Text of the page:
WARNING: Opinion


H

Harlan Grove

I read several Excel blogs, though hardly ever post in them (with one
big exception). This is purely an opinion piece on my reaction to
other people's reactions to Excel 2007 and the upcoming Excel 2010.

-- Grudging recognition of what Microsoft has done right on its own
initiative --
Excel 97 and VBA 5.x - Microsoft killed off Lotus 123 with this
version 12 years ago, deservedly.

Excel 2000's support for OLAP cubes and pivot table improvements.

Excel 2003 lists which improved into Excel 2007 tables.

-- Improvements Microsoft was dragged kicking & screaming to make --
Excel 2002 colored worksheet tabs (Quattro Pro 5 had them 8 years
earlier), full pathnames in print headers/footers (123 Release 3 had
them 12 years earlier), improved stats functions (123's VAR and
related functions have used better implementations since Release 1
back in 1981; continuous distributions finally came close to the
quality Gnumeric had provided (since, as free software, it could take
advantage of the superlative implementations in R and StatLib).

Excel 2003 finally used algorithms for regression functions as good as
they had used for XY chart trend lines for years. The improved RAND
function after SP1 fixed the really stupid bug in the original release
that allowed for negative results.

Excel 2007 expanded grid (various Unix spreadsheets had 512 columns or
more than 100K rows since the late 1980s; WingZ provided a default 32K
by 32K grid and allowed users to customize the grid as long as there
were no more than 2^30 cells, so, e.g., 1,024 columns by 1,048,576
rows would have been OK), more sort keys (123 Release 3 allowed
sorting on all 256 columns, A to IV), more levels of nested function
calls and function arguments (both 123 and Quattro Pro provided more
for as far back as I can recall, even VisiCalc (available as freeware
on the web) provided more - Excel was in a class of its own in a
decidedly incapable way).

-- Things lost along the way --
Excel 2003 dropping the XLODBC add-in which provided the SQL.REQUEST
function.

Excel 2007 dropping support for toolbars except as groups in the
ribbon's Add-In tab.


Now I get to the good stuff - addressing deficient legacy
functionality. These are things that are still WRONG or MISSING in
Excel over many supposed major version releases.

-- What I'd like to see in Excel 2010 (but know better than to expect)
--
MOD function providing IEEE 754 capability by using hardware FPUs -
something that's been possible since Excel 97 at least.

MODE function supporting 3D references as arguments. If AVERAGE and
MEDIAN can, it's a mystery why MODE can't.

SUMIF etc supporting multiple area ranges and 3D references. If NPV
support ordered iteration through arbitrary collection arguments,
there's no obvious reason SUMIF etc can't.

Ability to load multiple workbooks with the same base filename (e.g.,
summary.xlsx) from multiple drives or directories in the same Excel
instance at the same time. That is, Excel finally getting a capability
had by EVERY other Windows program capable of loading multiple files
at the same time. Too darn bad if this would require a very thorough
overhaul of the Excel/VBA interface or Excel object model. If Word can
have C:\A\foobar.docx and C:\B\foobar.docx open at the same time (and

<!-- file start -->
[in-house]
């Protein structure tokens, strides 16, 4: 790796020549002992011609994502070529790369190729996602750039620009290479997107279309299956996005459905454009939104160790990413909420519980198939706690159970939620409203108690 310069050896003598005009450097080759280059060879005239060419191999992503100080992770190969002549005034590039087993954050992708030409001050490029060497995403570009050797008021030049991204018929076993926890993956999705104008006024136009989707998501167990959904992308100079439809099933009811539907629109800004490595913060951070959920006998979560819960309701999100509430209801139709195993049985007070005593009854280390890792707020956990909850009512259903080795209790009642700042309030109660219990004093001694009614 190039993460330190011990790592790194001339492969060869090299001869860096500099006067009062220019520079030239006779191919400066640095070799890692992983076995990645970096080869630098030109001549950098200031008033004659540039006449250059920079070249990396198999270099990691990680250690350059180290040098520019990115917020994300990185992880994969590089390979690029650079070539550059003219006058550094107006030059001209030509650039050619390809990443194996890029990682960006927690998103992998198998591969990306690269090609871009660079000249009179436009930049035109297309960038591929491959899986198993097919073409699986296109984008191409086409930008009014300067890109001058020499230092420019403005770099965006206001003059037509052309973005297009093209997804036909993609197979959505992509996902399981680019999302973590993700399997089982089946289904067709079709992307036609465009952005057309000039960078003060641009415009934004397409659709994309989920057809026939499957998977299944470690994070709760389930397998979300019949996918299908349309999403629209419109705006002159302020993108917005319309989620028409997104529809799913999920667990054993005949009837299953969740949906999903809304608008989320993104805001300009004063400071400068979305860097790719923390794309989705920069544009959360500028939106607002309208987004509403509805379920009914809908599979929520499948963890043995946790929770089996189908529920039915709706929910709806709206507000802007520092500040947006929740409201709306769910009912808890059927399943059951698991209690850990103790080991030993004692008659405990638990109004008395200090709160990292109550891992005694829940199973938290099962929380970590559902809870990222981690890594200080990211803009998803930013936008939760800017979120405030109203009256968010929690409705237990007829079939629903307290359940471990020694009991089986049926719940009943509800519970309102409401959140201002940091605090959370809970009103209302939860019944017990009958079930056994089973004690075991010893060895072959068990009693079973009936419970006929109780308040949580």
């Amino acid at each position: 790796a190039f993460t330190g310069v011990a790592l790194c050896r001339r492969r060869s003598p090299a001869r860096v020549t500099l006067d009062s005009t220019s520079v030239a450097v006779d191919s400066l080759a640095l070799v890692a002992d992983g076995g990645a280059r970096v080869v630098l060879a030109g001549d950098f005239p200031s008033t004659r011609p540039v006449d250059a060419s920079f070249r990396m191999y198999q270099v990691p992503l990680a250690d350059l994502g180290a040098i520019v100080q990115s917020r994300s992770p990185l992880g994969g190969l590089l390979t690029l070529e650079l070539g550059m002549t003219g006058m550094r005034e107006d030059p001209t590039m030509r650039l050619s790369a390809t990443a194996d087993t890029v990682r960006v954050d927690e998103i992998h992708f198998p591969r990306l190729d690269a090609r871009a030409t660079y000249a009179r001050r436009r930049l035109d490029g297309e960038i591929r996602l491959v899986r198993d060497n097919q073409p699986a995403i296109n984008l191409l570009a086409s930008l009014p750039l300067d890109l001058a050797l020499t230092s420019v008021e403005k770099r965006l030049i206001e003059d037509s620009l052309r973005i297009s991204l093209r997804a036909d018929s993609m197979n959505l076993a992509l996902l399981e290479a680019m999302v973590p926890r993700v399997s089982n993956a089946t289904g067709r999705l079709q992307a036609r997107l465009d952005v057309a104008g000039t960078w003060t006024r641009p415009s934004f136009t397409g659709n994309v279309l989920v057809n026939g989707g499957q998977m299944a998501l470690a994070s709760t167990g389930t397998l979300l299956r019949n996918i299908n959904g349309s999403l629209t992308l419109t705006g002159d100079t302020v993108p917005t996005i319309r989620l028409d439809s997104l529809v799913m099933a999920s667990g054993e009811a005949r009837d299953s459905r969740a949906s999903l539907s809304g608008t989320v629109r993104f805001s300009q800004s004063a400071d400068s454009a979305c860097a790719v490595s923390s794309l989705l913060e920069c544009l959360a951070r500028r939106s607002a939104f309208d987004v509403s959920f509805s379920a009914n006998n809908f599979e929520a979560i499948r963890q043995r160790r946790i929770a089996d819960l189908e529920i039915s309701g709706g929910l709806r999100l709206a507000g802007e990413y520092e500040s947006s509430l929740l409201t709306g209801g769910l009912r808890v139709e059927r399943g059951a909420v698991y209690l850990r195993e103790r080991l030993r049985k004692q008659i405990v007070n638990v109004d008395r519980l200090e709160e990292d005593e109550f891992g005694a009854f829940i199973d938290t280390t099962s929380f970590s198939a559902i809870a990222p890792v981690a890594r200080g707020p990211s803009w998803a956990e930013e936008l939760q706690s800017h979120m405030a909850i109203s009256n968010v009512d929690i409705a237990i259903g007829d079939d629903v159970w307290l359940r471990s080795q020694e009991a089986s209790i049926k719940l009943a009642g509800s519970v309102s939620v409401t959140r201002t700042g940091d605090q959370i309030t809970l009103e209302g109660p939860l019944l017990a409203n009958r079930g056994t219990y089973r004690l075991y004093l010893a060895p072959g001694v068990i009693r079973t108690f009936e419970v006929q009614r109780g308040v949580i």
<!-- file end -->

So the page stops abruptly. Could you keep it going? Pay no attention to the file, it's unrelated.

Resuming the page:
it can!), is there any GOOD reason Excel can't have C:\A\foobar.xlsx
and C:\B\foobar.xlsx open at the same time?

Something from Lotus 123, whose DataLens patents have expired by now:
the ability to name queries and use them like defined names in
formulas and function calls WITHOUT having to load those queries'
results into worksheet ranges. Nice if Microsoft included a File-Save
option that allowed users to choose to cache current query results
with the workbook or force refresh on re-open, kinda like external
references in formulas to other workbooks.

A rewrite of the XLODBC add-in (so no longer written in XLM, nice to
fix the memory leaks too) and resurrection of the SQL.REQUEST add-in
function.

Provide at least extended wildcards and patterns like Word already
provides at least in Excel's Find and Replace dialogs. Better still
would be WSH- or .Net-level regular expression support in these
dialogs AND functions such as MATCH, VLOOKUP, HLOOKUP, and SEARCH.

Either extend the CELL function to accept 1st arguments for all range
properties or add a new function like CELL to do so. This would
address the perenial newsgroup questions about conditional summing/
counting/etc by format.

Finally, finally, finally make Excel a 3D spreadsheet, by which I mean
1. allow advanced filters to extract (copy to another location)
records to worksheets other than the active worksheet,
2. allow users to protect all selected/grouped worksheets with a
single, common password in a single operation (it's not as though
worksheet protection passwords are all that secure anyway that this
would be a security hole),
3. allow references to ranges in other worksheets for data validation
lists and conditional formatting,
4. provide 3D what-if tables - see how 123 or Quattro Pro handle this
if the implementation isn't obvious,
5. provide a syntactic mechanism or a new function for RELATIVE
worksheet references in formulas (hint for a syntactic approach:
#'Sheetname'!$X$99 to refer to worksheet Sheetname relatively - this
shouldn't cause parsing problems with error value constants since #
would need to be followed by a single quote - besides, # is already
overloaded in table structured references),
6. add 3D INDEX and OFFSET functions which accept 3D references as
first arguments and additional arguments for sheet index/offset and
extent for OFFSET,
7. add SHEET and SHEETNAME functions both taking a single range (not
3D reference) argument and returning that range's worksheet's index
number and name, respectively,
8. add a SHEETS function that takes a single 3D reference argument and
returns the number of worksheets spanned by the 3D reference,
9. add a generalized 3D TRANSPOSE function that could rotate 3D
references around various 'axes' - see Lotus 123 if the concept isn't
obvious,
10. (why not?!) provide a DECENT surface charting facility and allow
3D references as data source.


There are a number of other things I'd like to see, such as a
variation on the named query pipe dream above where a named query's
results would appear as effectively a read-only worksheet containing a